Whether you are looking to better your diet or seeking to lose weight, choosing foods high in protein has many benefits, including muscle building, weight loss, and feeling fuller after eating. To improve health benefits and nutrient intake, it’s important to choose a variety of protein foods. If you are an omnivore, you have lots of protein options, including seafood, meat and poultry. Vegetarians and omnivores can find protein from other options like beans and peas, processed soy products, nuts and seeds.
Be sure to check out this extensive list of protein rich foods, as well as recipe suggestions for you to try and enjoy.
What foods are in the Protein Foods Group?
All foods made from meat, poultry, seafood, beans and peas, eggs, processed soy products, nuts, and seeds are considered part of the “Protein Foods Group”.
Whole eggs are loaded with vitamins, minerals, healthy fats, eye-protecting antioxidants and brain nutrients. This makes them one of the healthiest and most nutritious foods. Whole eggs have 6 grams of protein and egg whites are almost pure protein, making them a great addition to a meal or by themselves. I like to keep hard boiled eggs on hand for a quick snack.
2. Cottage Cheese
Protein rich cottage cheese is a type of cheese that is very low in fat and calories. A cup of cottage cheese has 27 grams of protein. It contains calcium, phosphorus, selenium, vitamin B12, riboflavin (vitamin B2) and various other nutrients. It’s delicious by itself or as an addition to salad.
Milk contains a little bit of almost every single nutrient needed by the human body. The challenge is many people are intolerant to it. But if you enjoy milk and can drink it, it provides several impressive health benefits. A cup of whole mile has 8 grams of protein. Milk is high in calcium, phosphorus and riboflavin (vitamin B2). Chocolate milk has been shown to help with muscle repair if enjoyed after a workout.
4. Greek Yogurt
Greek yogurt, is a thick yogurt with a creamy texture that is high in many nutrients. One 6-ounce (170-gram) container has 17 grams of protein, Use Greek yogurt to make this weight watchers friendly pizza.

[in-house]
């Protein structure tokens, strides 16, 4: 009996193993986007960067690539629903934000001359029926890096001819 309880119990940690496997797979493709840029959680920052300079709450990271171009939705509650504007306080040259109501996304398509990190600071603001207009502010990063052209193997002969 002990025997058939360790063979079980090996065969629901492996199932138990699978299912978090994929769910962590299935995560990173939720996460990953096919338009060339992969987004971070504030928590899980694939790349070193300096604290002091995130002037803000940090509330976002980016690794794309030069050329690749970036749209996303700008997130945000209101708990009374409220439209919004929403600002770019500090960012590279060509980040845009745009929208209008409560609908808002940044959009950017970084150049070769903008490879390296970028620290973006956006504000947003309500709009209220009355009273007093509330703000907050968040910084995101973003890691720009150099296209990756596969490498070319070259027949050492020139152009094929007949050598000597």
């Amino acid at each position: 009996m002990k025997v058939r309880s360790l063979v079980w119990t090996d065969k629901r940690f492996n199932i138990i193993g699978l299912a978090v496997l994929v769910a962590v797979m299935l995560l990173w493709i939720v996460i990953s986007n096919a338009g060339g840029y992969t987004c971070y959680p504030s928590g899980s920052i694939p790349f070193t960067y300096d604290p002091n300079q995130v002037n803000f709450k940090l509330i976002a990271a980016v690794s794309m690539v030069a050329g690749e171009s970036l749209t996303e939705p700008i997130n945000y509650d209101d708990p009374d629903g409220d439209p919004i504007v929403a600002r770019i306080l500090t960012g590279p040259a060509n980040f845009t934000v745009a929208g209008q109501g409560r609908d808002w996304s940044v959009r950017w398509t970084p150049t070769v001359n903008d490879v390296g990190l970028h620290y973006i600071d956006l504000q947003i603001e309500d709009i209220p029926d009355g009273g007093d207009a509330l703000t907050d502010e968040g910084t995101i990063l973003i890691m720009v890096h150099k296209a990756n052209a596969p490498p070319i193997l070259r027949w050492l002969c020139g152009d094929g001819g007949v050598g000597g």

Almonds, a type of tree nut are loaded with important nutrients, including fiber, vitamin E, manganese and magnesium. An ounce of almonds has about 7 grams of protein. Enjoying almonds daily can help you maintain a healthy weight and decrease the odds of gaining any back due to the nutrients ability control the fluctuations of blood glucose during digestion. Impressive, huh?
Your morning oatmeal is a great way to get some protein. Half a cup of raw oats has 13 grams of protein. Oats are one of the healthiest grains, loaded with healthy fibers, magnesium, manganese, thiamin (vitamin B1) and several other nutrients. If you want to save time in the morning, enjoy overnight oats.
7. Lean beef
Lean beef is very high in protein, has highly bioavailable iron, vitamin B12 and large amounts of other important nutrients. One of my favorite ways to enjoy beef is with a good steak. A 3oz portion of lean beef contains 22 grams of protein. Choosing cuts of grass-fed beef over grain-fed beef is important because Grain-fed protein sources are going to increase inflammation because of the omega-6 fatty acids in them. If you’re increasing your protein for weight-loss, inflammation can lead to more belly fat, which defeats the purpose.
Quinoa is a seed/grain and a popular superfood. One cup of cooked quinoa has 8 grams of protein. It’s also considered an ancient grain.Quinoa has numerous health benefits and high in many vitamins, minerals and fiber, and is loaded with antioxidants. There are many ways to enjoy quinoa, my favorite is as a meat replacement in enchiladas.
Despite having “wheat” in the name, buckwheat is gluten-free. Buckwheat is full of protein, packing in 12 grams per 1/2 cup serving. It also has 9 grams of fiber, which makes it a win!
Quinoa isn’t the only ancient grain with a high-protein punch. Amaranth has 9 grams of protein per cup. You can cook it the same exact way you would quinoa, so it’s a great swap with a little extra protein and different flavor.
Tuna is both fat and calories with 25 grams of protein and only 150 calories in a three-ounce serving. Tuna is also very high in various nutrients and contains a decent amount of omega-3 fats. Tuna can be enjoyed in a variety of ways, including tuna salad or these tuna puffs that are perfect for a lunchbox!